• Great question. First, great job on obtaining your PTCB and getting set-up to volunteer. Any experience you can get will help you land your first job. For our externs, my pharmacy technician team lead is their mentor and she sets them up with different learning experiences. At some point though, they are just gaining experience and functioning as a regular pharmacy technician. The ones that work hard and have a postive attitude are the ones we look to hire when we have an opening. Here is my recommendation, talk to the pharmacy technicians and pharmacists and let them know you are hoping to get some experience to help you obtain a job. See if you can master one task at a time that someone is willing to show you. Don't be afraid to ask for stuff. If they have a tube station, learn that well. If you are allowed to deliver medications, then deliver everything you can and don't be afraid to work hard. You want to make sure that when they have an opening, they think of you as their first choice. Best of luck, let me know how it goes. -Rob

  2. Hi, I was wondering if you know if a person can apply and receive a Pharmacy Tech. License in the state of California with only "Coursework Completed Credits"? I have about 540 hours of Pharmacy and some for GE. I am going for my A.S. Degree but I have recently had a baby (She is 3 months) and is sick. At this time I need to be able to take care of her and the school does not want to give me a break. I have not yet done extern and they will not allow me to if I have not completed my full course. Other than that, I have a business class and one more anatomy class left for Pharmacy and the rest are for GE. I have read the law on it and it does not state (that I can find) that externship is needed but the school is telling me different… needed

    • Hi Cristina, only if you obtain your national certification through the PTCB. I would recommend you complete that and call it good. -Rob

  3. Hi I was wondering if it is necessary to get a pharmacy technician trainee license, before you apply for externships. I just got my bachelors degree in chemistry and I am trying to get into pharmacy school. I am also signed up to take my pharmacy technician test at the end of April. I don't have any experience, just shadowing other pharmacist, and I really want to be a pharmacy technician so I can get a lot of experience. I really need help a lot of places do not want to hire me since I have no experience and I am not sure what to do.

    • Hi Amanda,

      It really depends on your state. Check out our state page for your state and see what it takes to become a pharmacy technician in your state. It may be worth calling a pharmacy or two to see what they require as well.


  4. Is there some sort of liability insurance that a student can obtain to offset potential liability of their errors or omissions during their externship?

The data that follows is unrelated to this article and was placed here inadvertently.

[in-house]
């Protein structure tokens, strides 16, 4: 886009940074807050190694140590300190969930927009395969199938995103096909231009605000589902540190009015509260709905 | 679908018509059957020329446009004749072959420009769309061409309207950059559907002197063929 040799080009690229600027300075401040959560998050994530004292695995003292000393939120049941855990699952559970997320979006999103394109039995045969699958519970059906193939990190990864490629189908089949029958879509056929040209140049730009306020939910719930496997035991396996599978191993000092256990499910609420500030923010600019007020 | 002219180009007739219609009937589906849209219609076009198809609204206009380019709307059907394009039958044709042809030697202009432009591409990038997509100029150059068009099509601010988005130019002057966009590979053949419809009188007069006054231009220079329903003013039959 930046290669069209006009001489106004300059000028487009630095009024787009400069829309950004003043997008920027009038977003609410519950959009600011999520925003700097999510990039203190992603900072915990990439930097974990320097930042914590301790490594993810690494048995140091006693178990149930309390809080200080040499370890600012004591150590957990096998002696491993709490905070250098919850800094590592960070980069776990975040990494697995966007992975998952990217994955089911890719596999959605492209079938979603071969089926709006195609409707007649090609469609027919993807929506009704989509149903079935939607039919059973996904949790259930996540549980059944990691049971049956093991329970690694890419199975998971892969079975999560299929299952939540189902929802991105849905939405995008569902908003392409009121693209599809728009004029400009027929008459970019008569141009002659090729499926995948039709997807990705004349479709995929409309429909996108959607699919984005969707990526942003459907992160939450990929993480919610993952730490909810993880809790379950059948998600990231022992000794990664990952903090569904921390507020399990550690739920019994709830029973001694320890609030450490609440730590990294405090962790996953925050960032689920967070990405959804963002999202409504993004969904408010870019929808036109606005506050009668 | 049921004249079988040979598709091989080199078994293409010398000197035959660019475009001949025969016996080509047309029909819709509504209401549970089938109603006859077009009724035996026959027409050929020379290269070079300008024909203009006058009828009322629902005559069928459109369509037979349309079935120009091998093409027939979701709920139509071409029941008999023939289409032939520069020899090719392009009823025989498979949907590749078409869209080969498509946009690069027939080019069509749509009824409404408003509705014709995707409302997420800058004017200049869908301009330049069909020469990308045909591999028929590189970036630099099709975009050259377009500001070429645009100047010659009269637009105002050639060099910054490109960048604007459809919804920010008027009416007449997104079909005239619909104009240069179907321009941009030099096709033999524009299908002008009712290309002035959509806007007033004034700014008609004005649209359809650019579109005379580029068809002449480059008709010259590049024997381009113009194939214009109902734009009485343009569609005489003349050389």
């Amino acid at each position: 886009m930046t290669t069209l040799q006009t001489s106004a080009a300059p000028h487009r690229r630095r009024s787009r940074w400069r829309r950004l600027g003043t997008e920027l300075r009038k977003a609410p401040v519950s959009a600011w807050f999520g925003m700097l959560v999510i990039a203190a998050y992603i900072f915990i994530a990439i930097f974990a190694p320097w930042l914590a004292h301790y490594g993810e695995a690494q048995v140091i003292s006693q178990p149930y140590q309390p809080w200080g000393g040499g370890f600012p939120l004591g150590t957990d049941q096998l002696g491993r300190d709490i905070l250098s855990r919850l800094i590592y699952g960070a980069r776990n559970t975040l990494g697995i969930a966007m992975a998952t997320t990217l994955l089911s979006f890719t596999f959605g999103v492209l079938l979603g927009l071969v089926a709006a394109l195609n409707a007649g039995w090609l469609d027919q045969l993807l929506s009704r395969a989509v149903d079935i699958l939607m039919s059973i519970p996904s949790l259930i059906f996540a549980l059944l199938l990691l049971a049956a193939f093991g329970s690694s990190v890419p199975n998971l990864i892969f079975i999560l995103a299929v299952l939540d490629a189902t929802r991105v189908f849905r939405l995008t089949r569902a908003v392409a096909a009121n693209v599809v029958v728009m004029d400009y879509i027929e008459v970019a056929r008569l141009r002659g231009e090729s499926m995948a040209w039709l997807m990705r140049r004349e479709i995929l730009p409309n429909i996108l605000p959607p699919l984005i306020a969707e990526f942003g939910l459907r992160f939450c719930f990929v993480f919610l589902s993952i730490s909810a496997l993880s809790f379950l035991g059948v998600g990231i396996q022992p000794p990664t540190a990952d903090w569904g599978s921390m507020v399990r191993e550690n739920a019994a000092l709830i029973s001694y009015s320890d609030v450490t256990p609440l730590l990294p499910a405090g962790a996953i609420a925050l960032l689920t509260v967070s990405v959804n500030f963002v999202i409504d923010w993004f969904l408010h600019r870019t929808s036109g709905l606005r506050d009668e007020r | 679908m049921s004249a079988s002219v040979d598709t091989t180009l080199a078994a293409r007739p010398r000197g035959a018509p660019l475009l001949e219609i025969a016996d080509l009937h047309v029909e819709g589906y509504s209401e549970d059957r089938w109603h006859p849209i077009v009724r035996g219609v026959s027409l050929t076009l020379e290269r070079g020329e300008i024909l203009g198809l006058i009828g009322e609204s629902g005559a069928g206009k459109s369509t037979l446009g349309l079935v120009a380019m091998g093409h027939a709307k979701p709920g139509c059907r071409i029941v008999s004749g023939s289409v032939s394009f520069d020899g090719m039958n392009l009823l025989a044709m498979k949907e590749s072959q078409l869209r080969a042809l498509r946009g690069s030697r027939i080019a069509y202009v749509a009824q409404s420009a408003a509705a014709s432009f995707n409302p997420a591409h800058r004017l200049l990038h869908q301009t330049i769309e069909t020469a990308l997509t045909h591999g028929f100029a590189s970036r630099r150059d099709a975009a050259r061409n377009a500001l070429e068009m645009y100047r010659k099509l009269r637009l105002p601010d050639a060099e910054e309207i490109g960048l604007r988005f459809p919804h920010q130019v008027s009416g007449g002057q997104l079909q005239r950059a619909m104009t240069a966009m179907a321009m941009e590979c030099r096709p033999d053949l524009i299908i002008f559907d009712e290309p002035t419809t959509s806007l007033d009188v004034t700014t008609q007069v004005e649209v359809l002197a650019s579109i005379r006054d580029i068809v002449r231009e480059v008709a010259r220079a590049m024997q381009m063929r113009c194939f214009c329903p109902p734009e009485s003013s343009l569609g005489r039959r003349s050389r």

• Hi Bill, the answer is yes, but to be honest, I have not seen any technician going through an externship obtain liability insurance. In an externship setting, you will not be practicing independently (or even as a fully registered pharmacy technician). Everything you do is checked by a pharmacist that may or may not have additional liability insurance. All pharmacies will carry some liability insurance and/or self insure. It is highly unlikely that you will be in a situation that places you in enough risk to warrant liability insurance as a pharmacy tech extern. In my health-system, pharmacists are discouraged from obtaining additional liability coverage as it creates a situation where an attorney has additional pockets to go after and adds additional insurance companies to the mix. This makes it more difficult to deal with and settle out of court. In any case, if you have a significant amount of assets and are worried, then sure, having sometime of umbrella plan to protect your assets is important regardless of what you do (driving on the road and significantly injuring a family could max out your auto insurance and place you at personal financial risk). My recommendation is that you do not need it.

  5. Should we bring a resume and cover letter with us when we go to ask for an externship?

    • Hi Layla,

      I would bring some copies just in case. At the end of your externship, update your resume and leave them a copy and let them know if they ever have a position available, you would love to work for them.

      Best of luck, -Rob

  6. Where is your hospital, so I can come to apply for the externship? I just passed the Pharmacy Technician exam today.

    • Hi Daisy, I live in a state that requires formal training and so my company has worked with local pharmacy technician programs to take their students. Many states do not require formal training, so make sure your is one of those and follow the externship article on the website to find a pharmacy to volunteer or extern with. Best of luck,

  7. What are the requirements in order to do your externship in a hospital? The program that I am currently in demands that I have an IV class before being to externship in a hospital. I need to know if i can do my externship without that class. Please Let me know. Thank you.

    • Hi Elizabeth, It is nice if the extern has completed their IV training, but not a requirement. There are many things to learn in a hospital, and at larger hospitals only about 1/4 of the techs make IVs. If your program requires it, you may need to go ahead and get that done first (I am not sure how you are going to get around that). I do think it is helpful, and you will get the full experience of your practice site if you can do some time in a IV clean room.